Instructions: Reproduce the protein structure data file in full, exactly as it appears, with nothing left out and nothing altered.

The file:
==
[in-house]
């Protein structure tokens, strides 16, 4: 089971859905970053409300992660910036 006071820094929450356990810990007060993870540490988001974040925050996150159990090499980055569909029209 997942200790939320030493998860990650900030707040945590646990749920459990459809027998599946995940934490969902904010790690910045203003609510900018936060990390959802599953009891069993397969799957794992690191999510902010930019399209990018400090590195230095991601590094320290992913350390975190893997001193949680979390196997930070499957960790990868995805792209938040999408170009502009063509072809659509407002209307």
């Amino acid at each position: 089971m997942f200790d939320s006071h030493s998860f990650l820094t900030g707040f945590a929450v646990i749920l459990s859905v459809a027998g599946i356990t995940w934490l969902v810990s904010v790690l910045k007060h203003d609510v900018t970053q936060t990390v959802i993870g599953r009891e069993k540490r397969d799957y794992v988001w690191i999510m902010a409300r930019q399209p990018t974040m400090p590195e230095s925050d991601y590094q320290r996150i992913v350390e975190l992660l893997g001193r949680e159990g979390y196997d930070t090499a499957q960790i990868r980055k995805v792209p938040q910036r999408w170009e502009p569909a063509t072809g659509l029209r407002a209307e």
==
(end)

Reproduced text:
[in-house]
């Protein structure tokens, strides 16, 4: 089971859905970053409300992660910036 006071820094929450356990810990007060993870540490988001974040925050996150159990090499980055569909029209 997942200790939320030493998860990650900030707040945590646990749920459990459809027998599946995940934490969902904010790690910045203003609510900018936060990390959802599953009891069993397969799957794992690191999510902010930019399209990018400090590195230095991601590094320290992913350390975190893997001193949680979390196997930070499957960790990868995805792209938040999408170009502009063509072809659509407002209307």
């Amino acid at each position: 089971m997942f200790d939320s006071h030493s998860f990650l820094t900030g707040f945590a929450v646990i749920l459990s859905v459809a027998g599946i356990t995940w934490l969902v810990s904010v790690l910045k007060h203003d609510v900018t970053q936060t990390v959802i993870g599953r009891e069993k540490r397969d799957y794992v988001w690191i999510m902010a409300r930019q399209p990018t974040m400090p590195e230095s925050d991601y590094q320290r996150i992913v350390e975190l992660l893997g001193r949680e159990g979390y196997d930070t090499a499957q960790i990868r980055k995805v792209p938040q910036r999408w170009e502009p569909a063509t072809g659509l029209r407002a209307e």